The authors describe and present results of a conjunctival-sparing, sutureless, ab interno glaucoma procedure that uses a gonoiscopically controlled 360-degree trabeculotomy. The procedure was safe and found to be effective in 68 to 90 percent of eyes in a variety of clinical settings.
The technique, which they call gonioscopy-assisted transluminal trabeculotomy (GATT), consists of placing a catheter or suture into Schlemm’s canal by way of a goniscopically controlled internal approach. The suture is placed into the canal with micro-forceps from within the anterior chamber, thereby resulting in a 360-degree trabeculotomy. The procedure requires an open angle allowing good visualization of the trabecular meshwork and scleral spur.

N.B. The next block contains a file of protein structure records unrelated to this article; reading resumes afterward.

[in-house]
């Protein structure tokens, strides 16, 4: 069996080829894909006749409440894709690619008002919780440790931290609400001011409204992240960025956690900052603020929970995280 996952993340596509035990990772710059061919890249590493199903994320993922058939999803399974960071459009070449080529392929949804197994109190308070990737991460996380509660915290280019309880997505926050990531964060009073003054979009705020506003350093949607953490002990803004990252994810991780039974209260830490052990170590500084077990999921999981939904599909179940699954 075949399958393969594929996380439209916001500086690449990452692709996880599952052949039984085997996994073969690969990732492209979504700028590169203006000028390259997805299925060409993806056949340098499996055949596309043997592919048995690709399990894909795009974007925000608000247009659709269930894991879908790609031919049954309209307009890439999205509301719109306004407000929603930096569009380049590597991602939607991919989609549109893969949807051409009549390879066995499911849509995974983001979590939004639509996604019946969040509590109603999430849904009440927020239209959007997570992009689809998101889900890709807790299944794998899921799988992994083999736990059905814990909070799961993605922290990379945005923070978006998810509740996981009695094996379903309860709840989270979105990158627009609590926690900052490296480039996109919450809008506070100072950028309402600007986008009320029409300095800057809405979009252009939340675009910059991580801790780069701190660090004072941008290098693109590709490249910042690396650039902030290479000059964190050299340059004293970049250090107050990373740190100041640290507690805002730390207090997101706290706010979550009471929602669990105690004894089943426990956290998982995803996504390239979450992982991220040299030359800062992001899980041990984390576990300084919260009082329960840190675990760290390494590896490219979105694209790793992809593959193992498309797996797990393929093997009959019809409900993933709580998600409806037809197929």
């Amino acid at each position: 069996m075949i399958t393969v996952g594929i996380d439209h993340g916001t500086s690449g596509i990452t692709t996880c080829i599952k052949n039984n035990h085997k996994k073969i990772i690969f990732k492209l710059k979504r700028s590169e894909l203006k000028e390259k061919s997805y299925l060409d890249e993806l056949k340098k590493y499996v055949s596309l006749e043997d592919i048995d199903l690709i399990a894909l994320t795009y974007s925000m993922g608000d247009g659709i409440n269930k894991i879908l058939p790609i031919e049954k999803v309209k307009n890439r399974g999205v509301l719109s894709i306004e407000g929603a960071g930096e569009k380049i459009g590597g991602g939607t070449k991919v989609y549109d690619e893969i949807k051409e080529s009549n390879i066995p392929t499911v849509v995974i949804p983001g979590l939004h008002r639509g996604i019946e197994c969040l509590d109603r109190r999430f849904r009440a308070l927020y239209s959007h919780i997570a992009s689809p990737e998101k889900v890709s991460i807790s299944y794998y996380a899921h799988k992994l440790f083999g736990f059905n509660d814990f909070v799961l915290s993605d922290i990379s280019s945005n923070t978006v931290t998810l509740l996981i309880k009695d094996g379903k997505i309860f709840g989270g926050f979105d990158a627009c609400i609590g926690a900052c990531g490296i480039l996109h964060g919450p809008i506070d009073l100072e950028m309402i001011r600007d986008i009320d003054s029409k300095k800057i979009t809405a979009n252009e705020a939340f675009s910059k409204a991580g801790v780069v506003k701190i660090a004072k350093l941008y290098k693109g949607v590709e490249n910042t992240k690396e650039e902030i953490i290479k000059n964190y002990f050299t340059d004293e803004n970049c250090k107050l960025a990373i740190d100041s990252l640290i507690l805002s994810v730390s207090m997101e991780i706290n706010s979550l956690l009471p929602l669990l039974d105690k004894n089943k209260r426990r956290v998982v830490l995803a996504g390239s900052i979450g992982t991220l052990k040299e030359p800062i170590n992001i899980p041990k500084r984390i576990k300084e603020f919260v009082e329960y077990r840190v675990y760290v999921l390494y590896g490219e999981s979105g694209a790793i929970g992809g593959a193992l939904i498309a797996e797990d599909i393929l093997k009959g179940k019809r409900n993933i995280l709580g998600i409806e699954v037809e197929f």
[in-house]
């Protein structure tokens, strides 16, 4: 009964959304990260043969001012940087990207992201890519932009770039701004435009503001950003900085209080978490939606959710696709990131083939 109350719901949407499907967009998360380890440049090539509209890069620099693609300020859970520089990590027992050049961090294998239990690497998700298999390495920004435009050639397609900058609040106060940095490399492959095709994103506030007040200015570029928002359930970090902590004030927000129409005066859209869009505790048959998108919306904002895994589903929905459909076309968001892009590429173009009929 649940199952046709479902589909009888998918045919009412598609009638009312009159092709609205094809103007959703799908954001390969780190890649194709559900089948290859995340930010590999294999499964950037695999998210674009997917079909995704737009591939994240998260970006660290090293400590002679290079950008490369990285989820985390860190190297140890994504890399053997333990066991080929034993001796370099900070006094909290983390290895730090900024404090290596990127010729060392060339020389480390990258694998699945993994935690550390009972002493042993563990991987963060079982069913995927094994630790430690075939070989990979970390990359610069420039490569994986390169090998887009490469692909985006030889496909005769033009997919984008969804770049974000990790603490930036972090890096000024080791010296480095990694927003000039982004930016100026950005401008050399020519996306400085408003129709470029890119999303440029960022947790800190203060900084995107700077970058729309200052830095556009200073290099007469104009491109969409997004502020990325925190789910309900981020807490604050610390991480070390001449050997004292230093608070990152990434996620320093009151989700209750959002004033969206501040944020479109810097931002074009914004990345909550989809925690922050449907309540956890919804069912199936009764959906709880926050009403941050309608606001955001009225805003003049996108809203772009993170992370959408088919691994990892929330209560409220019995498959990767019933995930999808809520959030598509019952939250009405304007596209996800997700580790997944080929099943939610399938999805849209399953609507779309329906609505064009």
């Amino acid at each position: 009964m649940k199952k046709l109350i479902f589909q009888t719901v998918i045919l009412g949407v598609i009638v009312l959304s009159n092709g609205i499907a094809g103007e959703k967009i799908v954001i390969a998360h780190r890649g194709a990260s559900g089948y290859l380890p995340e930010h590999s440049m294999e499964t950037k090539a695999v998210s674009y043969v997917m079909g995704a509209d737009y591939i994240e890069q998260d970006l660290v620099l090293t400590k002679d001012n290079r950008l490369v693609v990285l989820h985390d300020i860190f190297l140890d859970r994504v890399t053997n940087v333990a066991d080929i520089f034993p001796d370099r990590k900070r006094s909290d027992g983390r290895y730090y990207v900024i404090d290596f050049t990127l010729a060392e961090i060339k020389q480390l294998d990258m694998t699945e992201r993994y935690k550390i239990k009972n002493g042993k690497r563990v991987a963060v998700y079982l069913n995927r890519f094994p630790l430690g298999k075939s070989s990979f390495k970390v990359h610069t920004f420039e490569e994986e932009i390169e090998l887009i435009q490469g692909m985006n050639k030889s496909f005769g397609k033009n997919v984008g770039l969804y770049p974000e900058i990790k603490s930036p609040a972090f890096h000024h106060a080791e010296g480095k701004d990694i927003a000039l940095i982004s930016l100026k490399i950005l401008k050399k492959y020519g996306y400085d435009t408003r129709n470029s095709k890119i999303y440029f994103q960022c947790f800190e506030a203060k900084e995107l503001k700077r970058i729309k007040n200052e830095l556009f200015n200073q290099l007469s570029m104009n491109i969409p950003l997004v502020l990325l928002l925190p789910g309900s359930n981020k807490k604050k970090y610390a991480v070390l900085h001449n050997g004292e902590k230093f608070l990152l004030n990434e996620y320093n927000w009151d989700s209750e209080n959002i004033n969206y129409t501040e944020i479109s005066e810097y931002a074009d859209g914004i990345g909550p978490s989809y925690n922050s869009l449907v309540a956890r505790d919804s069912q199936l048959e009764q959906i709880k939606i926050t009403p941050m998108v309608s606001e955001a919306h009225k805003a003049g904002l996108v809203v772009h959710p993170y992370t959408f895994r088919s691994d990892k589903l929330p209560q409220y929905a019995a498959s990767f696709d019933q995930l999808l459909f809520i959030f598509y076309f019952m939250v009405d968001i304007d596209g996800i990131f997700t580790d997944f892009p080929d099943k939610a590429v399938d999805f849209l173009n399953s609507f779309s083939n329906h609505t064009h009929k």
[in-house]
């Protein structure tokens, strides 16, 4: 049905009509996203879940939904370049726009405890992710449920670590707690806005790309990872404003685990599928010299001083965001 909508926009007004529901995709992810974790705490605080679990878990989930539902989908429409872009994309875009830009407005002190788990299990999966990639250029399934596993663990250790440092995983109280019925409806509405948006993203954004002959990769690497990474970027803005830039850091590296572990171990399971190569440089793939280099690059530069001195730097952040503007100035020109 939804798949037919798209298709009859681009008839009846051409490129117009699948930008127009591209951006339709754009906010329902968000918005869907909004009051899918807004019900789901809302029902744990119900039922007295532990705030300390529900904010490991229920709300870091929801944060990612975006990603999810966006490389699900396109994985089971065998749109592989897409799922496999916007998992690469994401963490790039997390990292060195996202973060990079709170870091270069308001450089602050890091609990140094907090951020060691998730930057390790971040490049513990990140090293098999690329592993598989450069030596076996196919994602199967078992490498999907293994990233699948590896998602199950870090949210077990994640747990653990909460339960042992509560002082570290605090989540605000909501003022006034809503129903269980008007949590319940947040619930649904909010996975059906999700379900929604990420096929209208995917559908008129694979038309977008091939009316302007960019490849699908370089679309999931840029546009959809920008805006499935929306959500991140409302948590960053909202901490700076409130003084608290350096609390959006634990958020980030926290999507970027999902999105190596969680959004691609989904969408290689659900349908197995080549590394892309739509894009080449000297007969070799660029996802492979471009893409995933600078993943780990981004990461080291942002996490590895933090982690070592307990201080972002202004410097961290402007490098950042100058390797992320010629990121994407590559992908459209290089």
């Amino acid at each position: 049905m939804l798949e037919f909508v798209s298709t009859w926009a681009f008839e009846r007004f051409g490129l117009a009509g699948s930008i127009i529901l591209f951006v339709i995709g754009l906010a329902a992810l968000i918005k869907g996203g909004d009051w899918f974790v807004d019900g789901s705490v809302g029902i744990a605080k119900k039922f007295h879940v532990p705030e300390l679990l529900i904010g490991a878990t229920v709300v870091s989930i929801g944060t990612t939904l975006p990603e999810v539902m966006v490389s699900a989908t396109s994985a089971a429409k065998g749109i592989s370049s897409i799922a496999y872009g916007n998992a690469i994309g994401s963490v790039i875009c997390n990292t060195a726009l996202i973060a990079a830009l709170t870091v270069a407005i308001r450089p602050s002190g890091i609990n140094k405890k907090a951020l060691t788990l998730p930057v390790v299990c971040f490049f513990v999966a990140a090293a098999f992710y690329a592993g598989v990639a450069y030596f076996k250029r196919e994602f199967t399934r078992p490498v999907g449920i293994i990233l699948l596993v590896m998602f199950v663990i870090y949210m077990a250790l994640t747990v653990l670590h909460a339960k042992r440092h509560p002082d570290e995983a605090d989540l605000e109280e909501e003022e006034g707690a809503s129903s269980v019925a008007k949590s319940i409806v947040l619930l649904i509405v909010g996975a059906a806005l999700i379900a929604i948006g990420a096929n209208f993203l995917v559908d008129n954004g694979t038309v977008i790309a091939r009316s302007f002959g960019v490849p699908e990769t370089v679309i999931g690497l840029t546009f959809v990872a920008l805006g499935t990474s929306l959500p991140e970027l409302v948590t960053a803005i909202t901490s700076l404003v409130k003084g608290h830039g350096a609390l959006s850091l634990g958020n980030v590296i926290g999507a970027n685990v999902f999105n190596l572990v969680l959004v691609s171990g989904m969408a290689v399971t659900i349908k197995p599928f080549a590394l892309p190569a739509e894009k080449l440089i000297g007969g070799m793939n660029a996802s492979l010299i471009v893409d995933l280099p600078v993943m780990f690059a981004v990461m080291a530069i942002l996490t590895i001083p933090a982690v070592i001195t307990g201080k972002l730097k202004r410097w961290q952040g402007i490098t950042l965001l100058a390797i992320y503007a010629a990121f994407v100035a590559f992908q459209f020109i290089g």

This approach certainly has many distinct advantages but requires excellent gonioscopic skills and would appear to have a definitive learning curve. Its main advantage is the sparing of the conjunctival tissue. It also eliminates the the possibility of external bleb fibrosis.
The authors used the procedure in 85 patients with uncontrolled open-angle glaucoma. All patients had at least six months’ follow up.
In the 57 patients with primary open-angle glaucoma, IOP decreased by 7.7 mm Hg, with an average decrease in glaucoma medications of 0.9 at six months. At 12 months, IOP decreased by 11.1 mm Hg with 1.1 fewer glaucoma medications.
In the secondary glaucoma group of 28 patients, IOP decreased by 17.2 mm Hg with an average of 2.2 fewer glaucoma medications at six months. At 12 months, IOP decreased by 19.9 mm Hg with an average of 1.9 fewer medications.
Treatment was considered to have failed in 9 percent of patients because of the need for further glaucoma surgery. The cumulative proportion of failure at one year ranged from 0.1 to 0.32, depending on the group. The most common complication was transient hyphema, seen in 30 percent of patients at the one-week visit.